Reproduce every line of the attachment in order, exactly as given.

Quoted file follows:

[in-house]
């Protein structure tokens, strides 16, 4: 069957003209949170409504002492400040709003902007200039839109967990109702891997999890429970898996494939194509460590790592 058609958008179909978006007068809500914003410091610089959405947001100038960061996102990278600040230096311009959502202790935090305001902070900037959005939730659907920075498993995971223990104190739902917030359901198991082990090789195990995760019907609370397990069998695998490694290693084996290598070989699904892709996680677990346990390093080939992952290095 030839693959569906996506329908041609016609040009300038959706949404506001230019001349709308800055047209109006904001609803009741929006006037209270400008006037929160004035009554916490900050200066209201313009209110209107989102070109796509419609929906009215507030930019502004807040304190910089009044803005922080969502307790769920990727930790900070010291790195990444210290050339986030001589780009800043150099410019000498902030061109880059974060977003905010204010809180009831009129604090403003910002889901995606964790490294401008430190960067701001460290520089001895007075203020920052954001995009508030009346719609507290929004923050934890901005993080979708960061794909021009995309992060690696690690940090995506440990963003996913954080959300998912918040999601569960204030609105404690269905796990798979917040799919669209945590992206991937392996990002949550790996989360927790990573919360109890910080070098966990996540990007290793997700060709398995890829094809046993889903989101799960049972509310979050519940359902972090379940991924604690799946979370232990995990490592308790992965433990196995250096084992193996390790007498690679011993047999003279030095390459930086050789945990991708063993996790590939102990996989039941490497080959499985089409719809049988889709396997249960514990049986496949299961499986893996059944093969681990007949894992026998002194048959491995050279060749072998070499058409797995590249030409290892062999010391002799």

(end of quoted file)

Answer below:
[in-house]
């Protein structure tokens, strides 16, 4: 069957003209949170409504002492400040709003902007200039839109967990109702891997999890429970898996494939194509460590790592 058609958008179909978006007068809500914003410091610089959405947001100038960061996102990278600040230096311009959502202790935090305001902070900037959005939730659907920075498993995971223990104190739902917030359901198991082990090789195990995760019907609370397990069998695998490694290693084996290598070989699904892709996680677990346990390093080939992952290095 030839693959569906996506329908041609016609040009300038959706949404506001230019001349709308800055047209109006904001609803009741929006006037209270400008006037929160004035009554916490900050200066209201313009209110209107989102070109796509419609929906009215507030930019502004807040304190910089009044803005922080969502307790769920990727930790900070010291790195990444210290050339986030001589780009800043150099410019000498902030061109880059974060977003905010204010809180009831009129604090403003910002889901995606964790490294401008430190960067701001460290520089001895007075203020920052954001995009508030009346719609507290929004923050934890901005993080979708960061794909021009995309992060690696690690940090995506440990963003996913954080959300998912918040999601569960204030609105404690269905796990798979917040799919669209945590992206991937392996990002949550790996989360927790990573919360109890910080070098966990996540990007290793997700060709398995890829094809046993889903989101799960049972509310979050519940359902972090379940991924604690799946979370232990995990490592308790992965433990196995250096084992193996390790007498690679011993047999003279030095390459930086050789945990991708063993996790590939102990996989039941490497080959499985089409719809049988889709396997249960514990049986496949299961499986893996059944093969681990007949894992026998002194048959491995050279060749072998070499058409797995590249030409290892062999010391002799």